❱ The Colorado housing market remains very tight as demonstrated by the fact that it took less than three weeks for homes to sell in all counties contained in this report.

 

A bar graph showing the average days on market for homes in various counties in Colorado during the third quarter of 2021.

__________

 

Conclusions

A speedometer graph indicating a seller's market in Colorado during the third quarter of 2021.

This speedometer reflects the state of the region’s real estate market using housing inventory, price gains, home sales, interest rates, and larger economic factors.

The job market continues to improve, which is always a stimulant when it comes to home buying. Inventory levels have improved, and lower pending sales suggest that buyers are taking a little longer to decide on a home. That said, the market is still bullish as indicated by the short length of time it took to sell a home in the quarter. Mortgage rates will start to creep higher as we move into the winter months, and this may stimulate additional buying activity. In the last edition of The Gardner Report, I suggested we would see more homes come to market and that has proven to be accurate. Given these factors, I am moving the needle a little toward buyers, but it remains a staunchly seller’s market.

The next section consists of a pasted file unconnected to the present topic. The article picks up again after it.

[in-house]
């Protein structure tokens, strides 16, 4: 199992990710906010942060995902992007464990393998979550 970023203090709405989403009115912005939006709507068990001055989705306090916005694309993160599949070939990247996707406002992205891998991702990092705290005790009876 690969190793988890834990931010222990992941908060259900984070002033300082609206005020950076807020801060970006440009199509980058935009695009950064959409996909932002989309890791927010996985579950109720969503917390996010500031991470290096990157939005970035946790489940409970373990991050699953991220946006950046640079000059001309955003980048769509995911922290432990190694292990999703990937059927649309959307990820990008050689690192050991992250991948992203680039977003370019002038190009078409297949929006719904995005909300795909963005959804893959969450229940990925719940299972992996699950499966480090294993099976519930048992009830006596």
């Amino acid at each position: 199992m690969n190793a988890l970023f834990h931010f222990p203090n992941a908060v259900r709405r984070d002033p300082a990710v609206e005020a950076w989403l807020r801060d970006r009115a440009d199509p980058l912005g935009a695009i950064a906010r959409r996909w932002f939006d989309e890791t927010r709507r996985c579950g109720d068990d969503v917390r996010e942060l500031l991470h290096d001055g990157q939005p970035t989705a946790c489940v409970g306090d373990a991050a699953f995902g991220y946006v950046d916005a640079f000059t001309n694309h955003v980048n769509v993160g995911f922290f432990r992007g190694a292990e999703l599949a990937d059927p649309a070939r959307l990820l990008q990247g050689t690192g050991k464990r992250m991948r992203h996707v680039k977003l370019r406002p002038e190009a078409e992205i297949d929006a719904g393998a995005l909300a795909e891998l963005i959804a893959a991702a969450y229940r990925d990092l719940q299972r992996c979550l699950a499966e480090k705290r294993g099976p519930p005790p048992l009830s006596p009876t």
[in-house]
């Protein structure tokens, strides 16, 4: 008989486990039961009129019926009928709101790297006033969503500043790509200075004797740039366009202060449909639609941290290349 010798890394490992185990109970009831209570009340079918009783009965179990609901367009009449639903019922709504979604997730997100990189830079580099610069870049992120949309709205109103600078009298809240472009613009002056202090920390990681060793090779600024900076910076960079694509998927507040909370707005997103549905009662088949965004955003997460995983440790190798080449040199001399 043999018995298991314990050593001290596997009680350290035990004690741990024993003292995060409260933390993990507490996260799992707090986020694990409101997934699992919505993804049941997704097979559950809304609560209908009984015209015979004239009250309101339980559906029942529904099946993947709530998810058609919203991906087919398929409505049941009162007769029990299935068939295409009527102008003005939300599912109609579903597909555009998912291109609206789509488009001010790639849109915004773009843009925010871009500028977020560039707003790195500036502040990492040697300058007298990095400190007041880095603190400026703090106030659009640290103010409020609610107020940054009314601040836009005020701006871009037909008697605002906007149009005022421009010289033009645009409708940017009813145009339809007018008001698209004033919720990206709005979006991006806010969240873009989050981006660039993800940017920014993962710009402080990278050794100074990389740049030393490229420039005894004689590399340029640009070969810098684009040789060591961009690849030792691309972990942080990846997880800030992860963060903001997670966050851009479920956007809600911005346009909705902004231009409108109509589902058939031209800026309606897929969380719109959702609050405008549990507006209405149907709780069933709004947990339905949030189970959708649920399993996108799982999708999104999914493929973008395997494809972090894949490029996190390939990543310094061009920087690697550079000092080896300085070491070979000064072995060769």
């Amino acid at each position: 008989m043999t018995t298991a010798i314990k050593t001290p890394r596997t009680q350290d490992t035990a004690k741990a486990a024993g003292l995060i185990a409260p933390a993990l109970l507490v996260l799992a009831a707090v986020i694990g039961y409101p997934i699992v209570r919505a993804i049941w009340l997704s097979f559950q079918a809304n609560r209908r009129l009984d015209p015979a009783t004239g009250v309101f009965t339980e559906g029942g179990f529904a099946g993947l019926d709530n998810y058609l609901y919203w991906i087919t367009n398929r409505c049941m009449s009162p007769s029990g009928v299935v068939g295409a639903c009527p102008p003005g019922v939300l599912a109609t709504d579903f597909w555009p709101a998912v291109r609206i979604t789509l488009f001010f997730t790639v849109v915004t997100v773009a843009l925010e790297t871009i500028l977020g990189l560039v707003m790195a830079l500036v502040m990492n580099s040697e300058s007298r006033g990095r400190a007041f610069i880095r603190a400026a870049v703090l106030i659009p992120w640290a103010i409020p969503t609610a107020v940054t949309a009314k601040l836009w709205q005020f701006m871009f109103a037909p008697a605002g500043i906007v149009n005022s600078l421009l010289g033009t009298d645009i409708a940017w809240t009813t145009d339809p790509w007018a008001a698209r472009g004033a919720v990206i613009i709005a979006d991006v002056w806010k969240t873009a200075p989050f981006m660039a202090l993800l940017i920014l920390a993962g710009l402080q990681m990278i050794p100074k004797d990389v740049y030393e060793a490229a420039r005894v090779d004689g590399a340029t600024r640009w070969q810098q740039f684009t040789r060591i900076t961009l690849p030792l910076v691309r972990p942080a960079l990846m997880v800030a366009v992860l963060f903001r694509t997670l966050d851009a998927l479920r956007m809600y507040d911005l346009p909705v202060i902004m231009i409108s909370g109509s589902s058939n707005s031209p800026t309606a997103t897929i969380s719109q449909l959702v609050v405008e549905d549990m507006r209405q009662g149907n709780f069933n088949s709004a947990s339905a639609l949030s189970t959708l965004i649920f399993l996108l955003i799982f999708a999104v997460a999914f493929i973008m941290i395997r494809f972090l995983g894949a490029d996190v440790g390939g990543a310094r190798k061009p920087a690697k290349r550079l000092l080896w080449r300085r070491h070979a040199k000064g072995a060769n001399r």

About Matthew Gardner

Matthew Gardner - Chief Economist for Windermere Real Estate

As Chief Economist for Windermere Real Estate, Matthew Gardner is responsible for analyzing and interpreting economic data and its impact on the real estate market on both a local and national level. Matthew has over 30 years of professional experience both in the U.S. and U.K.

In addition to his day-to-day responsibilities, Matthew sits on the Washington State Governors Council of Economic Advisors; chairs the Board of Trustees at the Washington Center for Real Estate Research at the University of Washington; and is an Advisory Board Member at the Runstad Center for Real Estate Studies at the University of Washington where he also lectures in real estate economics.

The post Q3 2021 Colorado Real Estate Market Update appeared first on Fort Collins Real Estate | Fort Collins Homes for Sale & Property Search.

Inventory Uptick

We are noticing a trend that is very good news for buyers.

Inventory has been increasing over the last month which means that buyers now have more properties to consider.

Just in the last week, the number of homes for sale has increased:

13% in Larimer County

12% in Weld County

11% in Metro Denver

If you are a buyer who has been waiting for home properties to look at, now is the time!